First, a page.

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    • CommentTimeNov 21st 2012

    When Should a Kid Go to the Orthodontist?

    Orthodontists treat kids for many problems, including having crowded or overlapping teeth or having problems with jaw growth and tooth development. These tooth and jaw problems may be caused by tooth decay, losing baby teeth too soon, accidents, or habits like thumb sucking. These problems also can be genetic [url=]dental supplies[/url] or inherited, meaning that they run in a person's family. There's no set age for a kid to visit the orthodontist — some kids go when they're 6, some kids go when they're 10, and some go while they're teens. Even adults visit the orthodontist for treatment.

    Many orthodontists say a kid should see an orthodontist before age 7 so any problems can be spotted early. That doesn't mean a kid will get braces right away. But the orthodontist will know which problems exist and can choose the best time to start treatment. What Happens at the Orthodontist When you make your first trip to the orthodontist, you'll visit an office that looks a lot like your [url=]dental x ray machine[/url]. You'll sit in a dentist chair and the orthodontic technician or assistant might take X-rays or computer pictures of your mouth and teeth. The X-rays and pictures show the orthodontist where the teeth are positioned and whether you have teeth that haven't come in yet.

    The technician or orthodontist also may make a mold (or impression) of your teeth by pressing a tray of gooey material into your top and bottom teeth. When the mold is removed, there will be a perfect impression of the shape and size of your teeth. A mold helps the orthodontist decide how to straighten your teeth. The orthodontist will examine your teeth, mouth, and jaws. He or she may ask you to open wide or bite your teeth together and might ask questions about whether you have problems chewing [url=]portable x ray machine[/url] or swallowing or whether your jaws ever click or pop when you open your mouth. The orthodontist may tell you and your parent that your teeth and jaws are fine, or recommend that you begin treatment.

    Braces correct how your teeth line up by putting steady pressure on the teeth, which eventually moves them into a straighter position. A retainer also applies pressure to your teeth, and it may be used to hold your teeth in a straight position after wearing braces. Sometimes the orthodontist may recommend that you have one or more [url=]dental x ray equipment[/url] removed to create more space in your mouth. If you need to have teeth removed, the dentist or oral surgeon will give you medicine to keep you comfortable during the procedure.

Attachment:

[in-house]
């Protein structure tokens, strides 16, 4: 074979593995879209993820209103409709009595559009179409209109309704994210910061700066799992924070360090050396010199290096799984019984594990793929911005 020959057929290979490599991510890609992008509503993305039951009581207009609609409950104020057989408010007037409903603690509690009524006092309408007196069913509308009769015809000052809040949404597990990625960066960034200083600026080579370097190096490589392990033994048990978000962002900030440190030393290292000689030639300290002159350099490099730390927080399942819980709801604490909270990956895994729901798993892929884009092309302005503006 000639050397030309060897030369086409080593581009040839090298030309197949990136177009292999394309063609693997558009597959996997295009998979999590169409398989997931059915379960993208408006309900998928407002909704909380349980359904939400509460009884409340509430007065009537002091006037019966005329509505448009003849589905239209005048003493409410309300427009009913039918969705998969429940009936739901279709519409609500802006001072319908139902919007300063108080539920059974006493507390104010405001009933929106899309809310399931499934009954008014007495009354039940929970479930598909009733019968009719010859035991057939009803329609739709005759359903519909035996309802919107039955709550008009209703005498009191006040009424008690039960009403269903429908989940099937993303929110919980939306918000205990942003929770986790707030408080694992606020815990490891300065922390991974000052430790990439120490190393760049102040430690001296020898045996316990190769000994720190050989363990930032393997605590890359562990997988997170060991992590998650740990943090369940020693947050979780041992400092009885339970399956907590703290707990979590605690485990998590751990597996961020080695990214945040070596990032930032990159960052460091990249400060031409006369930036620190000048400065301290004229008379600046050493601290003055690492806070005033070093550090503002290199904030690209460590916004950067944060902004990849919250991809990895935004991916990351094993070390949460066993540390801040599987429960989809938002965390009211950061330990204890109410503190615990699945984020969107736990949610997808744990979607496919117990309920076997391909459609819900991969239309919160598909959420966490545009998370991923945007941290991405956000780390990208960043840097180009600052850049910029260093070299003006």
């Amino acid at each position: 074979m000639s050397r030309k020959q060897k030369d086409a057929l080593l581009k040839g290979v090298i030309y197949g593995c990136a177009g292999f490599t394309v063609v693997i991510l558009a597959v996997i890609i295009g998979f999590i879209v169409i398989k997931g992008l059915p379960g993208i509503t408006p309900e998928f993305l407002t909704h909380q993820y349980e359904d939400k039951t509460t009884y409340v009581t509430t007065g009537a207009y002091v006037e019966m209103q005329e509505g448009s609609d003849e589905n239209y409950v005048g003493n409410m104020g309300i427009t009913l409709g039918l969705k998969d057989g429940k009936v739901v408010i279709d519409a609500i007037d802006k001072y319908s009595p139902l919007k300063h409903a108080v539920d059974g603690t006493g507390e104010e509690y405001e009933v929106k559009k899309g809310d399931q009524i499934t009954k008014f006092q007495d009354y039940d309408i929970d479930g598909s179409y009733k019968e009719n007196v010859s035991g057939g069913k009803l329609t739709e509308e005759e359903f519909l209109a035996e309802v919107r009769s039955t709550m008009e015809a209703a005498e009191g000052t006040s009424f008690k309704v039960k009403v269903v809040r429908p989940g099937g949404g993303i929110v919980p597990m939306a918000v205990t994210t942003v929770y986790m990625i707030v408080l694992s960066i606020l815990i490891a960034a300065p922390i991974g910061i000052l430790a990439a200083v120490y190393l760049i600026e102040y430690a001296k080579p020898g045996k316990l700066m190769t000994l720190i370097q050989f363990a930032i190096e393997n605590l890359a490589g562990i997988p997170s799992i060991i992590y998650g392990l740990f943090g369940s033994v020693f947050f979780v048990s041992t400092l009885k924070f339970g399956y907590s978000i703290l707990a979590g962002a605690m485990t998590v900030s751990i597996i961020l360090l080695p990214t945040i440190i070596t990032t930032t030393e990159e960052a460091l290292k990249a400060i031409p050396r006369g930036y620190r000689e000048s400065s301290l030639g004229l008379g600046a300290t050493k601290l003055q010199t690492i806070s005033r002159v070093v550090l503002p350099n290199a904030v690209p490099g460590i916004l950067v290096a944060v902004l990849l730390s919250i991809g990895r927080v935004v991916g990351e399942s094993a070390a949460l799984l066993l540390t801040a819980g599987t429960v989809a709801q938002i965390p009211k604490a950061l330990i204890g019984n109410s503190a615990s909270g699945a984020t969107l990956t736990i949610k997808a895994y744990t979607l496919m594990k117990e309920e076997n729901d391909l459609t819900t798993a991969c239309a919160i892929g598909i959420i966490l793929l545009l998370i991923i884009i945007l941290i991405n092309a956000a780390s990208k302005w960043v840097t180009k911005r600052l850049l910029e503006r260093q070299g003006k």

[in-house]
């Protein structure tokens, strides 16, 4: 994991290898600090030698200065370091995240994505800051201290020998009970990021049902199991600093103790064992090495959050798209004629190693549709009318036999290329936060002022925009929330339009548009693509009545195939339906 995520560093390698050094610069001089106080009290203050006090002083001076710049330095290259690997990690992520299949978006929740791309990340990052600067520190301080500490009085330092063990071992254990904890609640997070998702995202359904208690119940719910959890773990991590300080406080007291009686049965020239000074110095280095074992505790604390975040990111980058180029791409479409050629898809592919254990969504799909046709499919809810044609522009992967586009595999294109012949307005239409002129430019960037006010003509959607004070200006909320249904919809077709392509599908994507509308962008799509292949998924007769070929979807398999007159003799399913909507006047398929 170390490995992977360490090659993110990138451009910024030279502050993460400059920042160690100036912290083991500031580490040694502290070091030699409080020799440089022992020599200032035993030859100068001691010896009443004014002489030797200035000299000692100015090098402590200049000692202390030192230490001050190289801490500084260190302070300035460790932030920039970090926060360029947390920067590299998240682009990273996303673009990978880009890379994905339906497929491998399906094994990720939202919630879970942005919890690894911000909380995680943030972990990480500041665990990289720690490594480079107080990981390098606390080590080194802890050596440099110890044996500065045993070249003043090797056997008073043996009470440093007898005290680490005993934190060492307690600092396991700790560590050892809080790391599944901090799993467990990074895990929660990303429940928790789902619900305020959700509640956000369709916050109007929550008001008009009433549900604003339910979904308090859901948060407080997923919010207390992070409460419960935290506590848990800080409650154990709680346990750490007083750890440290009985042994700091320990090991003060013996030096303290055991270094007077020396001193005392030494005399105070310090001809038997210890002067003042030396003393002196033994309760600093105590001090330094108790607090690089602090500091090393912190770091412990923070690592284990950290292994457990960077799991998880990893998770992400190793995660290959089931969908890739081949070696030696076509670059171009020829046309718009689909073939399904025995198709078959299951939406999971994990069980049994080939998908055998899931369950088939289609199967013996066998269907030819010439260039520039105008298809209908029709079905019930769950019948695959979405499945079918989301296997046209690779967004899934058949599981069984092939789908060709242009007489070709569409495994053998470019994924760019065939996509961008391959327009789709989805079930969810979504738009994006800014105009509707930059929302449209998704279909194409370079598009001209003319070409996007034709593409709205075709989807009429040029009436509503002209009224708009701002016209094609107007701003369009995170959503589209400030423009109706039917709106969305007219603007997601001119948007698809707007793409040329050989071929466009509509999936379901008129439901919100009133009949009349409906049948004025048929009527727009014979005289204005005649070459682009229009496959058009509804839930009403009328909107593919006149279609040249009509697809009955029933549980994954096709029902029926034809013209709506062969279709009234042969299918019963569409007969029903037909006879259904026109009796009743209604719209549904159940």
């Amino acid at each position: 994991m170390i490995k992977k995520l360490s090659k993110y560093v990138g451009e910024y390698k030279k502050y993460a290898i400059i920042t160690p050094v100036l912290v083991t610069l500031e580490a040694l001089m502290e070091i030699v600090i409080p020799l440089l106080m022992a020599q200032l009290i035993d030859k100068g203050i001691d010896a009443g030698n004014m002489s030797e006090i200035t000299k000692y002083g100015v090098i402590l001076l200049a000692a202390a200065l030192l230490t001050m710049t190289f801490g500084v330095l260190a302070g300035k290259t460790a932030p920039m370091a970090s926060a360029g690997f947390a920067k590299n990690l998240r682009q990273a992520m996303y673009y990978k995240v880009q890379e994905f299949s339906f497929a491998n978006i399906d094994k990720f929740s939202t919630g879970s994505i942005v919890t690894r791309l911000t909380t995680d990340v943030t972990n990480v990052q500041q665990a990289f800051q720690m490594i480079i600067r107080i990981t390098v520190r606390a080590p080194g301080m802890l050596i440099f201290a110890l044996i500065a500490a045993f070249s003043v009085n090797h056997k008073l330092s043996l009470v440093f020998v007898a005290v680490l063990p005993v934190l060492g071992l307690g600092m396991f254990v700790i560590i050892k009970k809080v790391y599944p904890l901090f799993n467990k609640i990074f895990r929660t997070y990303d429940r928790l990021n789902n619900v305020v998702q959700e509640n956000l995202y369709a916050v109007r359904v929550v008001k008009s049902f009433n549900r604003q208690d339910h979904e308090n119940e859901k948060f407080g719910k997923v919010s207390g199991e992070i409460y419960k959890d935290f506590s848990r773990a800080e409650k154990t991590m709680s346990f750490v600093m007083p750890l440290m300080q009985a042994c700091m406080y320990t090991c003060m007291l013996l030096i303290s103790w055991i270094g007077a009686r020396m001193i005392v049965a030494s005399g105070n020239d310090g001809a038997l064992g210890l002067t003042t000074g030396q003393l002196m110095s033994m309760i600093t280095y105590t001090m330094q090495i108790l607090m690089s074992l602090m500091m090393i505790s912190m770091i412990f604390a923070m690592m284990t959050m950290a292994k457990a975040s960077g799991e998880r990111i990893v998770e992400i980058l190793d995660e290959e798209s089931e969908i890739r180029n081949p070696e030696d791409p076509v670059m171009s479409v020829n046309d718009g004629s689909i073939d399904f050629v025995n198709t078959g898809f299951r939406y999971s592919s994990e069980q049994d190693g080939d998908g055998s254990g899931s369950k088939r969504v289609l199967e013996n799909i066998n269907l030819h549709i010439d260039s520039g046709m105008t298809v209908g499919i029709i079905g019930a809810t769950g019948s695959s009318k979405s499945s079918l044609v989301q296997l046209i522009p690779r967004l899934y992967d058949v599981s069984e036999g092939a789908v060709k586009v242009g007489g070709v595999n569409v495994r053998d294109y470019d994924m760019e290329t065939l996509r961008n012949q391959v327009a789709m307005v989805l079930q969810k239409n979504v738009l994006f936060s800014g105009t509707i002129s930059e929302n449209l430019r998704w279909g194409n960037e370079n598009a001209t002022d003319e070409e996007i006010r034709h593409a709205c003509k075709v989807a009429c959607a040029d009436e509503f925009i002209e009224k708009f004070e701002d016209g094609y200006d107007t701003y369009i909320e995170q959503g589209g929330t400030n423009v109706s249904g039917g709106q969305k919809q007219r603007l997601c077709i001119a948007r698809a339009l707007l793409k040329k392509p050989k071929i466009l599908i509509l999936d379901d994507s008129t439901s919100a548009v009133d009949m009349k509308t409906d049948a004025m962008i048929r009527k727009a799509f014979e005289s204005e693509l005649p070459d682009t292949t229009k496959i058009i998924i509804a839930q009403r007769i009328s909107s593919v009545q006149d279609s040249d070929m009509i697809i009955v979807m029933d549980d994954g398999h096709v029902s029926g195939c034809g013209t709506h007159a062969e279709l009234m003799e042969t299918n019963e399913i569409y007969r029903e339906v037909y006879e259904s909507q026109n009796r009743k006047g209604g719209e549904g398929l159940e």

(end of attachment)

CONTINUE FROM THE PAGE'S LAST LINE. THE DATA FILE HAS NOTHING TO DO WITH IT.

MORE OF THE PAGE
Once your braces are on, you'll visit the orthodontist every few weeks. It's important to remember that you still need to get regular dental checkups during this time to have your teeth cleaned and checked for cavities. On some visits, the orthodontist may simply check to make sure that your braces are in place as they should be [url=]Autoclave Sterilizer[/url]. At other visits, the orthodontist may adjust wires on the braces to move the teeth into position. The orthodontist may show you how to wear rubber bands, which are stretched between two teeth and help to correct the way your teeth line up.

    Some kids also may need to wear other devices, such as headgear. You may have seen kids who have headgear, which gets its name from the fact that it's worn around the head. Headgear uses a horseshoe-shaped wire, which attaches to back teeth. It's designed to apply pressure that pushes the back teeth back, allowing more room for teeth in the front of the mouth. You can expect to feel a little uncomfortable sometimes when you wear [url=]dental autoclave sterilizer[/url] or other orthodontic devices. Your mom or dad can give you a pain reliever if it hurts. And the orthodontist usually provides wax you can use to cover any sharp spots on the braces that are bothering you or are rubbing against the inside of your mouth or gums.

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